Obesity continues to be a major public health problem in the United States. As of 2007, 28.8% of adolescents were either overweight or obese. The rise in obesity may, in part, be attributable to declines in physical activity (PA) levels. In 2007, only 34.7% of adolescents met the national PA guidelines. Since PA levels decrease between childhood and adolescence, the middle school transition is a particularly vulnerable period that warrants special attention.
In 2003, Somerville, Massachusetts organized an Active Living by Design (ALbD) partnership to promote community- wide active living through promotion activities (maps), policy changes, programs to engage immigrant communities, and physical changes to the environment (bike lines), and data gathering to evaluate these activities (student height, weight and fitness measurements). The partnership collaborated with other community initiatives to maximize the collective impact for health promotion.
This study evaluates PA among a diverse population of middle school students (6th-8th grades) in Somerville and a neighboring comparison community concurrent with Somerville’s ALbD promotion efforts. Specifically, we will 1) document Somerville PA trends over time; 2) examine between-city differences in meeting PA recommendations; 3) explore the relationship(s) of utilization of recreational space and social support on PA; and 4) discuss the policy implications of our findings.
A retrospective observational study was conducted among 12 middle schools in Somerville and a socio-demographically comparison community in metro-Boston. The analytic approach was twofold. First, trend analysis assessed differences in PA levels within Somerville pre- (2003) and post- (2007) intervention. Second, between-city comparison analysis assessed differences in PA at post-intervention to explore the impact of city-specific utilization of recreational space and social support on PA levels.
Study data were from an anonymous, self-reported Youth Risk Behavior Survey from Somerville (2003, 2007) and the comparison city (2007 only). The survey included questions on demographics, television viewing, walking to school, and other health behaviors. In 2007, customized, supplemental questions regarding recreational space usage and social support for PA were added to the survey.
Somerville Trend Analysis, 2003-2007. Two outcome measures were used to assess meeting national PA recommendations: 1) moderate physical activity (MOD-PA), at least 30 minutes of physical activity 5 days per week and 2) vigorous physical activity (VIG-PA), at least 20 minutes of strenuous activity 3 days per week.
Between-City Comparison Analysis, 2007. Between-city comparison analysis added one outcome measure: 60 minutes of physical activity at least 5 days per week (60+PA), and included as covariates recreational space utilization and social support variables.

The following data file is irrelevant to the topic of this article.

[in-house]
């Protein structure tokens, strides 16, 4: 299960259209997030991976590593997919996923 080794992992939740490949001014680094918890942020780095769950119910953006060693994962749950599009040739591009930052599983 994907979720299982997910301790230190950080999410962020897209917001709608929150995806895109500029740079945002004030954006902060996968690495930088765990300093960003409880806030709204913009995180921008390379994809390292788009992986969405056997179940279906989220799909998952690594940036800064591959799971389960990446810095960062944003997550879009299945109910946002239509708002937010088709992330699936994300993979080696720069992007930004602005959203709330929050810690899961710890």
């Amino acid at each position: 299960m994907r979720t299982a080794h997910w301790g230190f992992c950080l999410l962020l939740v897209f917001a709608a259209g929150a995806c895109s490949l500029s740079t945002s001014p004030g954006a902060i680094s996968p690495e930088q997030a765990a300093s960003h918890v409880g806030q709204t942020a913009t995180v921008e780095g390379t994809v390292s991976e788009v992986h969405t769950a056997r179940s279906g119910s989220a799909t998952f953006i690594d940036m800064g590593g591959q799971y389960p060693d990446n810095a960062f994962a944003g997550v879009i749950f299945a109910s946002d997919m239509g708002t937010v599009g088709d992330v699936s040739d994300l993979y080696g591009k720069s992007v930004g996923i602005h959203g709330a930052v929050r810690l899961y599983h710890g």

Statistical Analysis. Differences in outcome measures by demographic and health behaviors were assessed using chi-square analysis. Logistic regression modeling predicted the likelihood of meeting each outcome measure.
Approximately 1000 6th-8th grade students responded at each time point per city. Demographically, the communities were similar post-intervention, although significant changes in the racial/ethnic composition of Somerville students occurred 2003-2007; the percentage of Hispanic students increased (18.5% to 27.1%) and White students decreased (49.9% to 39.9%).
Somerville Trend Analysis, 2003-2007. Controlling for demographics, students were significantly more likely to meet MOD-PA (p<0.001) measure post-intervention (2007). Irrespective of year, significant predictors of meeting MOD-PA included being female (p<0.01), speaking English (p<0.01) and receiving fitness and nutrition instruction (p<0.05) at home.
Between-City Analysis, 2007. Controlling for demographics, Somerville students were significantly more likely to meet the 60+PA recommendation (p<0.01) than their comparison-community counterparts. Irrespective of city, significant predictors of meeting 60+PA included using public spaces for recreation (p<0.001), being male (p<0.001), receiving PA encouragement (p<0.10) and speaking English (p<0.001) at home.
Recreational Space and Social Support. Overall, Somerville students were more likely to access public recreational spaces for PA: school playground (p<0.001), neighborhood parks (p<0.001) and community walk/bike paths (p<0.05). No significant differences in social support were observed between the two cities.
A significantly greater proportion of Somerville middle school students met MOD-PA recommendations in 2007 versus 2003, suggesting that despite demographic changes in the population, community efforts may have enhanced student’s ability to be moderately physically active. Between-city comparisons demonstrated higher 60+PA recommendation compliance in Somerville. Further research is needed to understand why student’s who utilized public recreational spaces at higher rates were more likely to meet the 60+PA recommendation. Were utilization rates higher because Somerville students’ had greater access to recreational spaces or because the spaces and/or PA were more heavily promoted? Moreover, students in either city were more likely to meet MOD-PA or 60+PA recommendations if they were White, English-speaking and received support for PA at home. Females were more likely to meet the MOD-PA recommendation in the trend analysis, whereas males were more likely to meet the 60+PA recommendation in the between-city comparison, suggesting the relationship of gender to PA behaviors is complex. These results highlight ongoing racial/ethnic and gender disparities in PA and underscore the importance of community-specific participatory research to enhance PA for specific populations.
This research was funded by a grant from the Robert Wood Johnson Foundation’s Active Living Research Program.